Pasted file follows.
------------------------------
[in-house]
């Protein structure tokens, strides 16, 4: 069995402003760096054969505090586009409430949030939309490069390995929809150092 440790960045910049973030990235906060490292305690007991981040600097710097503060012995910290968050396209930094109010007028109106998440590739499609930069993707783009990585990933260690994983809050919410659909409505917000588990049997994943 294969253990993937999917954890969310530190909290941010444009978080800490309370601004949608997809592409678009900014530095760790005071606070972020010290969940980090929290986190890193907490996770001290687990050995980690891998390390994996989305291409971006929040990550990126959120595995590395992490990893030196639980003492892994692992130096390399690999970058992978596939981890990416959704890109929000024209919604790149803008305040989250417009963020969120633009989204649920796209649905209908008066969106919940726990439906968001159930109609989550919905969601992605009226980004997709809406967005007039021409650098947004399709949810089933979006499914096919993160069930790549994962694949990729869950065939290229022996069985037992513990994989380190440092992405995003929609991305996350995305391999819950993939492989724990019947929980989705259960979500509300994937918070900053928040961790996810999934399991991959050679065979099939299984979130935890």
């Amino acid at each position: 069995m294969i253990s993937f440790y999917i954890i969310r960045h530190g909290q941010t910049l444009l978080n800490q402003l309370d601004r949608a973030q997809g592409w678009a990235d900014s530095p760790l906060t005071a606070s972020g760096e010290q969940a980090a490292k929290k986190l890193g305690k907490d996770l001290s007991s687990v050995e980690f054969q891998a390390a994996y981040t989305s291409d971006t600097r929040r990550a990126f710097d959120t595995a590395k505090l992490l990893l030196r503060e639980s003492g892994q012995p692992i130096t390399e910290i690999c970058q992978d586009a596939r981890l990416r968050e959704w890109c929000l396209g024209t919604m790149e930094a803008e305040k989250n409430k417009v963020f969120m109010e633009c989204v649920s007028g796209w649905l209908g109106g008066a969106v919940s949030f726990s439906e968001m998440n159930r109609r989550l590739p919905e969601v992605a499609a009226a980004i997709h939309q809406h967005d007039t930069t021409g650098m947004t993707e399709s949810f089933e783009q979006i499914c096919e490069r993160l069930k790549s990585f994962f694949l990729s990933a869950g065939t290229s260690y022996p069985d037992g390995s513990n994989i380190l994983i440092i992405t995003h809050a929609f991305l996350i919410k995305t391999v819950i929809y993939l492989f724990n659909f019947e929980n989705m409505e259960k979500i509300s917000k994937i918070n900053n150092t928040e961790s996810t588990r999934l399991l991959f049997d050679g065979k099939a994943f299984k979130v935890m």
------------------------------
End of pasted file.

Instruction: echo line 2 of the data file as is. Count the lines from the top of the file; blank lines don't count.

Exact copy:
């Protein structure tokens, strides 16, 4: 069995402003760096054969505090586009409430949030939309490069390995929809150092 440790960045910049973030990235906060490292305690007991981040600097710097503060012995910290968050396209930094109010007028109106998440590739499609930069993707783009990585990933260690994983809050919410659909409505917000588990049997994943 294969253990993937999917954890969310530190909290941010444009978080800490309370601004949608997809592409678009900014530095760790005071606070972020010290969940980090929290986190890193907490996770001290687990050995980690891998390390994996989305291409971006929040990550990126959120595995590395992490990893030196639980003492892994692992130096390399690999970058992978596939981890990416959704890109929000024209919604790149803008305040989250417009963020969120633009989204649920796209649905209908008066969106919940726990439906968001159930109609989550919905969601992605009226980004997709809406967005007039021409650098947004399709949810089933979006499914096919993160069930790549994962694949990729869950065939290229022996069985037992513990994989380190440092992405995003929609991305996350995305391999819950993939492989724990019947929980989705259960979500509300994937918070900053928040961790996810999934399991991959050679065979099939299984979130935890």